Fewer and fewer teens in Shafter and Lamont are heading to a nearby DMV Office on their 16th birthdays to pick up their new drivers’ licenses.
According to the government, fewer than 1.1 million Americans 16 and under have a driver’s license. That’s the lowest figure since the 1960s, when the population was far smaller. Some observers point to a combination of a tight economy and the rise of social media. Many families cannot afford to buy a car for a teen, and many teens do not have the money for gas. Additionally, many teens do not feel the need to physically connect with each other as much, since texting is so much easier.
Car crashes are still the leading cause of death for teenagers, although the number has plummeted since graduated licensing laws came along in the 1990s and 2000s.
Teen Driver Laws in California
In a bygone era, part of the drivers’ license acquisition process involved packing as many friends as possible into the vehicle and driving in a borderline unsafe manner to a destination that was not within walking distance.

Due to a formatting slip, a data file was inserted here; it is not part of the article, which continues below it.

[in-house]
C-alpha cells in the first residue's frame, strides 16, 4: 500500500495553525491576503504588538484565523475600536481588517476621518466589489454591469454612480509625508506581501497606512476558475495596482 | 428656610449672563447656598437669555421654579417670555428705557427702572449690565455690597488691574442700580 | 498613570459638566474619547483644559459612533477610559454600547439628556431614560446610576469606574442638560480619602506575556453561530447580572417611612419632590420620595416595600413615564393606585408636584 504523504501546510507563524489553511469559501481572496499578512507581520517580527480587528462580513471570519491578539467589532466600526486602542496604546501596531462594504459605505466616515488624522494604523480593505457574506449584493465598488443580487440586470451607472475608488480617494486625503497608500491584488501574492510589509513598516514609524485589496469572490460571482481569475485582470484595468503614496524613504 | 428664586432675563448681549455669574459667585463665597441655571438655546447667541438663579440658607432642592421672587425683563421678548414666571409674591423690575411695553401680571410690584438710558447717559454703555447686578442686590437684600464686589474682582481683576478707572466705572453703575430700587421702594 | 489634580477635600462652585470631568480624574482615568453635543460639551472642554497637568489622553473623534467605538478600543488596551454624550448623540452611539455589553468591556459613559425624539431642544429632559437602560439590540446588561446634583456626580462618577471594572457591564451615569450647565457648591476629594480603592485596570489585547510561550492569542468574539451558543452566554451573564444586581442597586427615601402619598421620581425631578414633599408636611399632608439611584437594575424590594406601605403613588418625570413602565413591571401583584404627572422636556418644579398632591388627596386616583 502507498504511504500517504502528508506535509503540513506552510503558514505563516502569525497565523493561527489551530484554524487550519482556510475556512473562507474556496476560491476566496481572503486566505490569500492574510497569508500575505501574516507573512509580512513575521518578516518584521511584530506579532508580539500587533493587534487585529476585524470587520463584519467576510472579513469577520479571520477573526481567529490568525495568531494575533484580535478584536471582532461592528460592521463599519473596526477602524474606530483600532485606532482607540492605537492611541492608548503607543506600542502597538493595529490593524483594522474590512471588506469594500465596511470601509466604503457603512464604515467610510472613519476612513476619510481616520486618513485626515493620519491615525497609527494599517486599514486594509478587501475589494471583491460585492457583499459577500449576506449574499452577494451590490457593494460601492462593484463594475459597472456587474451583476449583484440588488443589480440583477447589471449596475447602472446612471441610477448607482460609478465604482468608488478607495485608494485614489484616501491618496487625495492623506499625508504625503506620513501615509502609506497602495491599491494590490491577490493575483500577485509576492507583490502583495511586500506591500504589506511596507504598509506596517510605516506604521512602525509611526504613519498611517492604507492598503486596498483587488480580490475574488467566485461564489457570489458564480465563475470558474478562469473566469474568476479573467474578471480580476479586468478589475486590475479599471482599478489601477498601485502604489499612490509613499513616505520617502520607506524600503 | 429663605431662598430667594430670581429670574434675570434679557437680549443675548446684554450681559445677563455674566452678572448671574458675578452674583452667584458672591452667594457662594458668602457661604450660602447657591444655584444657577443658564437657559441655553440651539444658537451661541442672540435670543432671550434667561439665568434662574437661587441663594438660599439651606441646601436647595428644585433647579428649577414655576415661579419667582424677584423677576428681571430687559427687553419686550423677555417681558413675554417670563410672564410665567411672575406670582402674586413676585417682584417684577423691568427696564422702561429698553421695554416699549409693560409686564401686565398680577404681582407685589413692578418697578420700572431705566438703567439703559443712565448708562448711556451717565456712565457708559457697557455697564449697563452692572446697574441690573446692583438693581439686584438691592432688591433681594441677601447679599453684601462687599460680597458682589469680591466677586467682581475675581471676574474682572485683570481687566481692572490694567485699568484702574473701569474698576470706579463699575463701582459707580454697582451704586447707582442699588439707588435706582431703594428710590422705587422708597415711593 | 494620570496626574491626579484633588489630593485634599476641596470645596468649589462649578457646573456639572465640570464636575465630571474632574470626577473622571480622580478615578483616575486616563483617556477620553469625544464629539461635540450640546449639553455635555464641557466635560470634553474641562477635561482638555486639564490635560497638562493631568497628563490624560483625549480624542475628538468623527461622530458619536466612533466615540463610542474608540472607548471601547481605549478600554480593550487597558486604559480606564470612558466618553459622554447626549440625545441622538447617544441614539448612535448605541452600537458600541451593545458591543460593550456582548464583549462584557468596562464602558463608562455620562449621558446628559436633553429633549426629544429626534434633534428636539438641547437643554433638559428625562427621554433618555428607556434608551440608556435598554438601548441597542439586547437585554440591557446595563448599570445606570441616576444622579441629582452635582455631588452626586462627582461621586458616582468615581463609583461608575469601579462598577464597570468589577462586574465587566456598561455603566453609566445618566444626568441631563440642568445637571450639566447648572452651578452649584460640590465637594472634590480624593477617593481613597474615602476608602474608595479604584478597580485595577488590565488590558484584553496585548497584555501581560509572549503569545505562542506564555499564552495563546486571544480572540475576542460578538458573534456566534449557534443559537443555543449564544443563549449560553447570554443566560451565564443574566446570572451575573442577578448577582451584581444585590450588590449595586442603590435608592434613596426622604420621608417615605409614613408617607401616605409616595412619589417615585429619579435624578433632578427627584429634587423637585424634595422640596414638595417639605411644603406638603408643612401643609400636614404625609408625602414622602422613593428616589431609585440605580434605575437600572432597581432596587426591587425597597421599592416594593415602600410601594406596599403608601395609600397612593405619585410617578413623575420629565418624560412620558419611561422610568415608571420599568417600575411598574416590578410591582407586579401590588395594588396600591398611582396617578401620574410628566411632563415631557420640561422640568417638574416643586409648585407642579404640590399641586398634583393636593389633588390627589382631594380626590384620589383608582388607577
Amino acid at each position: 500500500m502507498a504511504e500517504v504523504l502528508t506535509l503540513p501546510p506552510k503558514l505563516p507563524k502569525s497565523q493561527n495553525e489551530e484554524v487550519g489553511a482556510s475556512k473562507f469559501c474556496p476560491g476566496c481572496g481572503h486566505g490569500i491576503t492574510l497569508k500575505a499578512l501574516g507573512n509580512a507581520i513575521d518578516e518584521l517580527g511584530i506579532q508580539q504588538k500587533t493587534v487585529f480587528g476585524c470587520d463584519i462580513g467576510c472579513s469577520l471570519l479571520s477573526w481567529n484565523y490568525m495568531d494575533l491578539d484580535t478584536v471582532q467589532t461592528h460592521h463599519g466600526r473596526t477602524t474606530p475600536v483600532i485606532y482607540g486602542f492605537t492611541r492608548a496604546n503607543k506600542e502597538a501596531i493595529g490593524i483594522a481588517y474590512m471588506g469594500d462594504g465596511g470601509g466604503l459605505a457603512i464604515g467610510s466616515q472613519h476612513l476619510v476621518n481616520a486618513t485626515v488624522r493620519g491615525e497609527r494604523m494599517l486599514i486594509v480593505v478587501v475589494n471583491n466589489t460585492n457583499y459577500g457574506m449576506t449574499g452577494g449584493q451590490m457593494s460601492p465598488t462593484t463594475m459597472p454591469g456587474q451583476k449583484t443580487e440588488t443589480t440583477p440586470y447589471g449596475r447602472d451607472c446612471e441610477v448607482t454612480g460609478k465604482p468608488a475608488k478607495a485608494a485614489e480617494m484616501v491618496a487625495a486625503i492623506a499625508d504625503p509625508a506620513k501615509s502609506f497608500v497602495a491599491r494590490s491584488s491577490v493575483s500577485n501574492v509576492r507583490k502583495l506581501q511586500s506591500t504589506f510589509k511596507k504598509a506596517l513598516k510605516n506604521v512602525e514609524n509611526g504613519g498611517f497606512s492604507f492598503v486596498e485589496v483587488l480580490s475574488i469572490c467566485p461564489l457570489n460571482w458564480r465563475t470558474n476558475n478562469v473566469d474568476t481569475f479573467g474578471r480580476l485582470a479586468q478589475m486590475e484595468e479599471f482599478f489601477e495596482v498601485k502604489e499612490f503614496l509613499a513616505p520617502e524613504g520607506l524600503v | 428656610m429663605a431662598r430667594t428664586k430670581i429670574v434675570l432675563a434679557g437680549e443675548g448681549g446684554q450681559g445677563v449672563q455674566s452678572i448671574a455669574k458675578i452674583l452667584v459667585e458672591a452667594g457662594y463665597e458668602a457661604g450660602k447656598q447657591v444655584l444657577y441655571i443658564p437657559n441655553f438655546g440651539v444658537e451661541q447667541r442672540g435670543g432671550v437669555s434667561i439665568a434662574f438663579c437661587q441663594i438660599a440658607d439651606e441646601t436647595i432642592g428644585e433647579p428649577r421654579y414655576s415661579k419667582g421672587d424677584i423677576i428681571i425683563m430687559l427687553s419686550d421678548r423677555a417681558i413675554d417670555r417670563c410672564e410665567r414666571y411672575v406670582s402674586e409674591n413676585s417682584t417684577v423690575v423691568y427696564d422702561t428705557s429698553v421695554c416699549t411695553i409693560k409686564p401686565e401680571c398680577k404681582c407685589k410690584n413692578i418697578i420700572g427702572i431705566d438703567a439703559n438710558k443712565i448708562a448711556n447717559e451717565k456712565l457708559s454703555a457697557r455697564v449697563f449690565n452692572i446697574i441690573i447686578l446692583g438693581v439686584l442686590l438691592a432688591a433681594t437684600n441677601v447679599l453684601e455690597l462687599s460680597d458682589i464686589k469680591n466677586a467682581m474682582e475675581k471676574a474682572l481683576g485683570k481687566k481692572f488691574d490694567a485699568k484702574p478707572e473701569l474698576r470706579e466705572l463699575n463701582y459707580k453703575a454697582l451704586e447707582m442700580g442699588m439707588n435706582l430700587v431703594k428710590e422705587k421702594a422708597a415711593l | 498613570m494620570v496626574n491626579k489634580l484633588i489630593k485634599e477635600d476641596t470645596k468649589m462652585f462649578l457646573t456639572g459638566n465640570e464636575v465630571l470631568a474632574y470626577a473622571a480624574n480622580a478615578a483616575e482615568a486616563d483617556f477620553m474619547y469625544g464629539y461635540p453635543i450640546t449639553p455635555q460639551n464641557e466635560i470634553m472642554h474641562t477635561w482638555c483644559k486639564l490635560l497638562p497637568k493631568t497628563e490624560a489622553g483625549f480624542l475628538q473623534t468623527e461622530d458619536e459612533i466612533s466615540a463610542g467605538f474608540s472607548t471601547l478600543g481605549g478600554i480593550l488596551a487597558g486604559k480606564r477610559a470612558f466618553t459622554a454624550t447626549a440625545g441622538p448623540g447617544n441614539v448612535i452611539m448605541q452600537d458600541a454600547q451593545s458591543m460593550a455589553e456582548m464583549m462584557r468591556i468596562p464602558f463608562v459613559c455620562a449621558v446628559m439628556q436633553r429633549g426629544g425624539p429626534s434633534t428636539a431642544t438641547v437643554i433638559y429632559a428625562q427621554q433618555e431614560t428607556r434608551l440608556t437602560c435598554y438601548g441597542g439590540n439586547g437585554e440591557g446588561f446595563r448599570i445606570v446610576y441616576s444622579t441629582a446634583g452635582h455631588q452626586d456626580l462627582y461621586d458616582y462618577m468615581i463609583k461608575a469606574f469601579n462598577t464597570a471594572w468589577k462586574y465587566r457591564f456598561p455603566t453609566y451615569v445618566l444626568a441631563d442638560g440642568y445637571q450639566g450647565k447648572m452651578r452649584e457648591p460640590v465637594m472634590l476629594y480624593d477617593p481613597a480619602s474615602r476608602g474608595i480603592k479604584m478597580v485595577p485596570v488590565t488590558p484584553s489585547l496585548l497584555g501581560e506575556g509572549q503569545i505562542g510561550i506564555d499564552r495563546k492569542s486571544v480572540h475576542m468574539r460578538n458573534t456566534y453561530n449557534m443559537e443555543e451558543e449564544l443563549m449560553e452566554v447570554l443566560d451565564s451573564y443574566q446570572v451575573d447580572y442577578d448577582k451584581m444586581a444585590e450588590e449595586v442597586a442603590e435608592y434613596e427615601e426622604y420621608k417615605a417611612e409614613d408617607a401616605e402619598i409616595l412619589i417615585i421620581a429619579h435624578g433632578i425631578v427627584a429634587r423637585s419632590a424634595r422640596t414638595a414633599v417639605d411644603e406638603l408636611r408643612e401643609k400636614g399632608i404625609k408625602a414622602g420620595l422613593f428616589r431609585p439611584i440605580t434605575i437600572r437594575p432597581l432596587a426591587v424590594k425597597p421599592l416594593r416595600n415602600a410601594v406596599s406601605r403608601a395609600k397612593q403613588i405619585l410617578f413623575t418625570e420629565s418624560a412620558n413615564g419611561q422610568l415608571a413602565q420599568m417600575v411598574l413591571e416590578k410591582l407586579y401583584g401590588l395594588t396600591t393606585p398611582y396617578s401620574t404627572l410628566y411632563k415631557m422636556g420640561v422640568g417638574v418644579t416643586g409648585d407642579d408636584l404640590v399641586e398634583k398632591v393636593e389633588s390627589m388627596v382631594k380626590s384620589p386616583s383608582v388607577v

But, for better or worse, the thrill is gone. In 1998, California became one of the first states to institute a graduated drivers’ license that basically applies to drivers and potential drivers between 15 and 19. For the first 12 months, new teen drivers cannot have a passenger under 20 or drive at night without a supervising driver that is at least 25.
Furthermore, the cell phone laws are primary laws, meaning that an officer can pull over a driver for nothing other than a cell phone violation. In California, it is illegal for minors to use any cell phone for talking or texting; adult drivers may talk on cell phones if they are hands-free.
Getting Legal Help
The aggressive attorneys at Bigger & Harman, APC, are committed to giving individuals a voice when dealing with speeding and traffic tickets. Call today at 661-349-9300 or email email@example.com to receive the personal professional attention you deserve. En español, llame al 661-349-9755.